You might have a bit of waiting to do depending on the size of your photo library. After the repair process is complete, Photos relaunches by itself.

8. Create Photo Books and Calendars

Photo Library Mac - create calendars

If you want to turn some of your memories into, say, a photo book or a calendar, you can do it right from the Photos app. What’s more, you can have the product delivered to your doorstep. To get started, hover over My Projects in the sidebar and click on the Plus (+) button that appears next to it.

You’ll get a dropdown menu to select the product type you want to see in print. Once you select that, the app takes over. It walks you through the process of picking a theme, adding pictures, editing the layout, and placing the order for the product.

Photo Library Mac - select photo product

Combined with the Image Capture app 4 Practical Ways to Use Your Mac's Image Capture App Your Mac's Image Capture app is a quiet but useful tool. Here are some practical uses for Image Capture you must check out. Read More , you can import your family’s photos into an awesome book.

Mac Photo Management Made Simpler

Now that you have a grasp of the basics of Apple Photos on Mac, you’re better prepared to keep your digital memories well organized. Ensure that you aren’t making the usual photo management mistakes, and you’ll be ready to make your photo albums a delight to flip through!

If you want a lightweight alternative to Photos for updating and organizing your photo collection, try one of these top image viewer apps for macOS The 5 Best Mac Image Viewer Apps With Unique Features Looking for a more powerful image viewer for your Mac? Have a look at these choices that provide lots of flexibility. Read More .

Related topics: iPhoto, Mac Smart Groups, Mac Tips.

Affiliate Disclosure: By buying the products we recommend, you help keep the site alive. Read more.

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  1. Dilip
    June 22, 2020 at 7:09 am

    Is there an easy method to export entire albums from Photos to an external drive? I want to transfer 30 albums, but using File - Export doesn't put them in separate folders. It's too much of a hassle doing it one album at a time (Make 30 folders on external drive, select all photos in first album, save into folder. Repeat 30 times). And even if I do this, the photos don't retain the sequence in which I had rearranged them in my albums in Photos on Mac.)

    • Akshata Shanbhag
      June 25, 2020 at 2:27 am

      Hi Dilip, if you select the sidebar folder which contains your albums and select an option under File > Export, you can choose to export the photos as albums in the next step. Be sure to select the Album Name With Number option in the File Name dropdown menu under File Naming.

      • Dilip
        July 4, 2020 at 12:34 pm

        Hi Akshata, thanks for your reply. In *File Naming* drop-down menu, the options are *Use Title, Use File Name, Sequential* (No *Album Name With Number*). I remember that option used to be in the old iPhoto app, but it didn't export all albums as separate folders. Anyway, I found an app "Photos Takeout" in Mac App Store that does exactly what I needed, so that problem is solved!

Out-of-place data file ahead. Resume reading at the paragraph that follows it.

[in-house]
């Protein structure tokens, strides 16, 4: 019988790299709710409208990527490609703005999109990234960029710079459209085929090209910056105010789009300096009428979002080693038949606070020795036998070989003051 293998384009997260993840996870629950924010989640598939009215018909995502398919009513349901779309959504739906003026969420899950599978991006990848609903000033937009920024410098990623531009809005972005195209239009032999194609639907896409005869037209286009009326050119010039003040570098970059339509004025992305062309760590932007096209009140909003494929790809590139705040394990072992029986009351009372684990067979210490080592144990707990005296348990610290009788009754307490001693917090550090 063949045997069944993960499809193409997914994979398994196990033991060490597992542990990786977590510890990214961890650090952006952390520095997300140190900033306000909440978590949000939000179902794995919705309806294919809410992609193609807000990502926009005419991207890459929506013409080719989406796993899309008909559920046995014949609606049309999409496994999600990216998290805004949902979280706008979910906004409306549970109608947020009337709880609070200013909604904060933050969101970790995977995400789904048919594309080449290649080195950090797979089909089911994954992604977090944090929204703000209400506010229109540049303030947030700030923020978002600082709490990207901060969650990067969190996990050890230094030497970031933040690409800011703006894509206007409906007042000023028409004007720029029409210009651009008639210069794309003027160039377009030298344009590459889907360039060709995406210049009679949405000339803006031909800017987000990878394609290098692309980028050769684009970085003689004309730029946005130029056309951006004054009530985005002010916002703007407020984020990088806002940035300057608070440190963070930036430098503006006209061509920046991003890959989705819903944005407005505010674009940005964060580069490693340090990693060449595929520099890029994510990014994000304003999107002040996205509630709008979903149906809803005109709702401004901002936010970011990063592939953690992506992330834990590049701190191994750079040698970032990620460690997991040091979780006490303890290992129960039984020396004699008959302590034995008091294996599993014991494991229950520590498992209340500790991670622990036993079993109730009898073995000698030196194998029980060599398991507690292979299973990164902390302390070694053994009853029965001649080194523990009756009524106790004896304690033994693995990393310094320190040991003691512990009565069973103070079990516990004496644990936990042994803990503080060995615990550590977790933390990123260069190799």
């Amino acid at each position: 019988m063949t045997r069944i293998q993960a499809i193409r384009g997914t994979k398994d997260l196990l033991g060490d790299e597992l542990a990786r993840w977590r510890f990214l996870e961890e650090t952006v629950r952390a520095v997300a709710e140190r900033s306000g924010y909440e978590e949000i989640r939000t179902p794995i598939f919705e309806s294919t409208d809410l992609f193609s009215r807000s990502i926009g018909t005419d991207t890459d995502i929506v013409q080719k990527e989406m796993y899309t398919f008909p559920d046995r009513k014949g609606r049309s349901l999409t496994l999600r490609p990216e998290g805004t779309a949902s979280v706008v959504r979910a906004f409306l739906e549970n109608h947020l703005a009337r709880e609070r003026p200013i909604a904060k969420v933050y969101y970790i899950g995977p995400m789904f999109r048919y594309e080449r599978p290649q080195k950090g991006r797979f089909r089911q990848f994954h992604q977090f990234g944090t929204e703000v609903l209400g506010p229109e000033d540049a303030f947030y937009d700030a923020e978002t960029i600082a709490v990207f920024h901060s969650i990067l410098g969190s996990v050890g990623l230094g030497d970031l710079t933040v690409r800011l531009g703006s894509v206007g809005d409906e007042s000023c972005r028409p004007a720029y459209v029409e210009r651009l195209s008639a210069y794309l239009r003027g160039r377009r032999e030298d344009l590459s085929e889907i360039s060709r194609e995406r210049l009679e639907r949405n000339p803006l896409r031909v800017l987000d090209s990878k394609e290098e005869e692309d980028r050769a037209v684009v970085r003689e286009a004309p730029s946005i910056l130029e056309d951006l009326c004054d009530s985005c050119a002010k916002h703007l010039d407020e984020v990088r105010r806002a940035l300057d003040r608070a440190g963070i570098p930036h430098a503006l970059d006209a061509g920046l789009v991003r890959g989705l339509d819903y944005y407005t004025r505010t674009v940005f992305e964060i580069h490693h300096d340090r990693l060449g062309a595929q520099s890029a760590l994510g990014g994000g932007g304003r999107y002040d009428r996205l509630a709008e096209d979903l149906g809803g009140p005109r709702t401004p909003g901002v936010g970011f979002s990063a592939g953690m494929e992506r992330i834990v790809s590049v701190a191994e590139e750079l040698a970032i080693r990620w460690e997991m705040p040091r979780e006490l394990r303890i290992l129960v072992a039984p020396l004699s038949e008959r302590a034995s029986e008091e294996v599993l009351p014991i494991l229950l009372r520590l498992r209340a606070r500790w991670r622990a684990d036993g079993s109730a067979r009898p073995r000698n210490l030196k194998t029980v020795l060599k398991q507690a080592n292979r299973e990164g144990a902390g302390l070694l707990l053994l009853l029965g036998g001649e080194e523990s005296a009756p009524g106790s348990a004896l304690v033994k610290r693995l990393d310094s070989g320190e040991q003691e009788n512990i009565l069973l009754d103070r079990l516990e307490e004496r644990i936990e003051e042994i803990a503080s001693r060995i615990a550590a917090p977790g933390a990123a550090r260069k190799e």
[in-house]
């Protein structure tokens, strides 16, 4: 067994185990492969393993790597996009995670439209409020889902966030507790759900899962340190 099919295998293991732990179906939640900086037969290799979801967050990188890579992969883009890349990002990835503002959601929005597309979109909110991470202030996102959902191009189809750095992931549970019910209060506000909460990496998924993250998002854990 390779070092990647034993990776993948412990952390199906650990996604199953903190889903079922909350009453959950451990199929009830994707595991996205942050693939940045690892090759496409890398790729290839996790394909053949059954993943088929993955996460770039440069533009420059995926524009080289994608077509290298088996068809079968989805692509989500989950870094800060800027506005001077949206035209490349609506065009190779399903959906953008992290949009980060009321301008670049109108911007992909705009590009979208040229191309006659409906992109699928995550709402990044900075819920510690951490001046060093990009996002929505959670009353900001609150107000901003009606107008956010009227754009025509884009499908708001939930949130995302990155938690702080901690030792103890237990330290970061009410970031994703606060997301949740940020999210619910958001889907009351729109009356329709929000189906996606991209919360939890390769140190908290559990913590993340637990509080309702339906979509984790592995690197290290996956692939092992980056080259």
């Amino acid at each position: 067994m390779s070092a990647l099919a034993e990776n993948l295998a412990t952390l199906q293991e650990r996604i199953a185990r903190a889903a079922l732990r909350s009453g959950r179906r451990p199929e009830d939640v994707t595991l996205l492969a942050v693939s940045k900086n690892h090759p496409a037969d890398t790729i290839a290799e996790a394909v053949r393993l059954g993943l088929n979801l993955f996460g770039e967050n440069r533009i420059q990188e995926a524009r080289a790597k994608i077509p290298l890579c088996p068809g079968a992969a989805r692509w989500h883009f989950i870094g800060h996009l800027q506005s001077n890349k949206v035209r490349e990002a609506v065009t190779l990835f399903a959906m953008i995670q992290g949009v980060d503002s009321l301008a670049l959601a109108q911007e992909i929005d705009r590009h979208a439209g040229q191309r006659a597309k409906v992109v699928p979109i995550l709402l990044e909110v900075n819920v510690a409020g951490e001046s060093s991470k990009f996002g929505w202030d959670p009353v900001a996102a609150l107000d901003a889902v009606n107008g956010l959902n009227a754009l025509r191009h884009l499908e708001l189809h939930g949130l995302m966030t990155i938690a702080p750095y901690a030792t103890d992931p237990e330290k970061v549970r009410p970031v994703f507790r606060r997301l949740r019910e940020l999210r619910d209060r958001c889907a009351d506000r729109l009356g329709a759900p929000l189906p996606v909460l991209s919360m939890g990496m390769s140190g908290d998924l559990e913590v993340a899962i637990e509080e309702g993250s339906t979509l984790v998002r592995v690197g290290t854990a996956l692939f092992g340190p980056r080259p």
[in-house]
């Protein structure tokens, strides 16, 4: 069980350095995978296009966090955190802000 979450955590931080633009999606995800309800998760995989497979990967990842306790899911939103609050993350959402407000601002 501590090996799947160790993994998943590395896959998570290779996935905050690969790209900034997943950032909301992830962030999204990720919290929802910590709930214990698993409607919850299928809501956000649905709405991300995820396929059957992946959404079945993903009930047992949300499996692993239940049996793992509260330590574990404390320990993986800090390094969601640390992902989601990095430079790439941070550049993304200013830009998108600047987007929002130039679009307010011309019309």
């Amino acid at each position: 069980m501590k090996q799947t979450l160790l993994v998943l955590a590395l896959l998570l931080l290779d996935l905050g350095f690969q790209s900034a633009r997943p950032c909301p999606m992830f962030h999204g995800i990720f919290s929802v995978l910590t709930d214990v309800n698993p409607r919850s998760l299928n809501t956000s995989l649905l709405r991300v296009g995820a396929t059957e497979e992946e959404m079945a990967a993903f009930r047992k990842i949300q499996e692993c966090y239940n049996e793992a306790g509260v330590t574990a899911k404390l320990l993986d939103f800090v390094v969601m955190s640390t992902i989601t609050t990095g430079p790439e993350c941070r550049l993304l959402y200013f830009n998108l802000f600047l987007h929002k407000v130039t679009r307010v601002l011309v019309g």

2. Mike Parsons
    May 28, 2018 at 9:10 pm

    Folders and Albums
    I cannot find a way to have an album as a folder child, as you explain, no way no how.
    ALBUMS are the upper level and may contain folders or albums -- in my Photo app at least!......and your pictures visually show same.
    or please explain if am wrong how to create top level folders with

    • Akshata Shanbhag
      May 30, 2018 at 11:50 am

      Mike, once you create a top-level folder and select it in the sidebar, click on the + button next to it. You'll then get a menu with options to create a new nested album, smart album, or folder. Also, if you have an existing album and an existing top-level folder, you can drag the album to the folder into the sidebar.

      In the first picture of the article, what you see in the nested folder Trips > Family Vacations--Macau, Maldives, Vietnam--are albums and not folders.

      • Mike Parsons
        May 30, 2018 at 2:50 pm

        Thanks indeed for this reply. most appreciated.
        I have a mind fix, perhaps unsurprisingly, that folders will behave like in Mac OS or MS windows, but they dont.
        what was/is confusing me is that there is no such thing as a top level folder; everything folders, albums, smart albums are all underneath the main header 'ALBUMS'. there is no visual (graphic or colour ID) for folders and albums. The only way to recognise is clicking on arrow and it says open folder or album if its a folder; or open album/smart album if its album.
        To add to confusion at the top level 'view', shows library, albums, smart albums.
        One more question if I may; because am still unclear as to how to mange my pictures.
        when I download pictures from say, camera, to Library, are these then on my HDD or as temp files in A photo? Methinks am better to avoid downloading to library and creating a named folder if Finder and then pulling them in for editing and sharing.

        • Akshata Shanbhag
          May 30, 2018 at 3:45 pm

          Mike, there is a visual distinction between folders and albums in the sidebar. The folder icon is similar to what you see in Finder. The album icon appears as a couple of photographs; the photograph on top is slightly off-center.

          A copy of anything you import into your Photos library gets saved at this location in Finder: Home/Pictures/Photos Library/Masters. To access this folder you have to right-click on Photos library and select Show Package contents from the context menu.

          You can use File > Import or drag and drop photos into the Photos app to import them automatically if you enable this setting under Photos > Preferences > General > Importing: Copy items to the Photos library.

          If you haven't enabled the setting, Photos treats the dragged and dropped photos as referenced files. That is, they stay in Finder, but get cataloged for viewing in Photos. To import these photos manually once they're already in the Photos app, you can use the File > Consolidate option.

  3. Pete
    April 28, 2018 at 10:37 am

    I have created albums on my iPad and I would like to sync those same pictures in their albums to my Mac. Is there a way that will retain the album structure from the iPad to the Mac?

    • Akshata Shanbhag
      May 3, 2018 at 4:32 pm

      Hi, Pete. If you have turned on the iCloud Photo Library feature or iCloud sync on your Mac and iPad, the syncing should happen automatically. You'll need to be logged in with the same Apple ID on both devices. This Apple help page should help you out.